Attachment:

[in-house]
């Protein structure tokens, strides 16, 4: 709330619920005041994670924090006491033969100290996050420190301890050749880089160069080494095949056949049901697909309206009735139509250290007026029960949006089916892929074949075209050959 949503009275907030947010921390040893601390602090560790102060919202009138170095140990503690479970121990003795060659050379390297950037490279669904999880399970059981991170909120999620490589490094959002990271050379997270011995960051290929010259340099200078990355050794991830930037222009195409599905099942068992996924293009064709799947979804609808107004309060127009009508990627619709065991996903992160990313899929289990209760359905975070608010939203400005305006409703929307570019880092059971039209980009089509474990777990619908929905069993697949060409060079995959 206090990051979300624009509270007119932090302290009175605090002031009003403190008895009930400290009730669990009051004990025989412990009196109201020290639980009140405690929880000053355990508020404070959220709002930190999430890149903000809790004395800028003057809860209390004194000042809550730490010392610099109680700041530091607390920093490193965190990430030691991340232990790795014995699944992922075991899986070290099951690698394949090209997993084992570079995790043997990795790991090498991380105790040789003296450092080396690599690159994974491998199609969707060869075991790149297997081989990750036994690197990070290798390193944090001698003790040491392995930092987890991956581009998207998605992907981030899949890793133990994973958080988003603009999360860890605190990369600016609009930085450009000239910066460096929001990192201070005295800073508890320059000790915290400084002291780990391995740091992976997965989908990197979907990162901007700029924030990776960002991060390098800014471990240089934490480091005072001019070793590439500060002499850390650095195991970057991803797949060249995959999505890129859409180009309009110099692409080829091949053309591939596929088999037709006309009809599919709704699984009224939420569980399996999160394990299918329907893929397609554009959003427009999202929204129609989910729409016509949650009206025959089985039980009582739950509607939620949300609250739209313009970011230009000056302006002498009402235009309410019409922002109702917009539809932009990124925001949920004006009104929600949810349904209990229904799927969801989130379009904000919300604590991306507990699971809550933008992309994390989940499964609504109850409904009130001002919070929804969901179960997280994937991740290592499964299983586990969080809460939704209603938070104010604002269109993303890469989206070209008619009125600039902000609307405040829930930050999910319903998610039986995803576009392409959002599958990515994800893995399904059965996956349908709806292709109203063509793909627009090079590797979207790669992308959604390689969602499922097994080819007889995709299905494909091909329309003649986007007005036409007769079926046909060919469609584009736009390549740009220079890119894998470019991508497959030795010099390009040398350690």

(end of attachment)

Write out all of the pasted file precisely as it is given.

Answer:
[in-house]
């Protein structure tokens, strides 16, 4: 709330619920005041994670924090006491033969100290996050420190301890050749880089160069080494095949056949049901697909309206009735139509250290007026029960949006089916892929074949075209050959 949503009275907030947010921390040893601390602090560790102060919202009138170095140990503690479970121990003795060659050379390297950037490279669904999880399970059981991170909120999620490589490094959002990271050379997270011995960051290929010259340099200078990355050794991830930037222009195409599905099942068992996924293009064709799947979804609808107004309060127009009508990627619709065991996903992160990313899929289990209760359905975070608010939203400005305006409703929307570019880092059971039209980009089509474990777990619908929905069993697949060409060079995959 206090990051979300624009509270007119932090302290009175605090002031009003403190008895009930400290009730669990009051004990025989412990009196109201020290639980009140405690929880000053355990508020404070959220709002930190999430890149903000809790004395800028003057809860209390004194000042809550730490010392610099109680700041530091607390920093490193965190990430030691991340232990790795014995699944992922075991899986070290099951690698394949090209997993084992570079995790043997990795790991090498991380105790040789003296450092080396690599690159994974491998199609969707060869075991790149297997081989990750036994690197990070290798390193944090001698003790040491392995930092987890991956581009998207998605992907981030899949890793133990994973958080988003603009999360860890605190990369600016609009930085450009000239910066460096929001990192201070005295800073508890320059000790915290400084002291780990391995740091992976997965989908990197979907990162901007700029924030990776960002991060390098800014471990240089934490480091005072001019070793590439500060002499850390650095195991970057991803797949060249995959999505890129859409180009309009110099692409080829091949053309591939596929088999037709006309009809599919709704699984009224939420569980399996999160394990299918329907893929397609554009959003427009999202929204129609989910729409016509949650009206025959089985039980009582739950509607939620949300609250739209313009970011230009000056302006002498009402235009309410019409922002109702917009539809932009990124925001949920004006009104929600949810349904209990229904799927969801989130379009904000919300604590991306507990699971809550933008992309994390989940499964609504109850409904009130001002919070929804969901179960997280994937991740290592499964299983586990969080809460939704209603938070104010604002269109993303890469989206070209008619009125600039902000609307405040829930930050999910319903998610039986995803576009392409959002599958990515994800893995399904059965996956349908709806292709109203063509793909627009090079590797979207790669992308959604390689969602499922097994080819007889995709299905494909091909329309003649986007007005036409007769079926046909060919469609584009736009390549740009220079890119894998470019991508497959030795010099390009040398350690």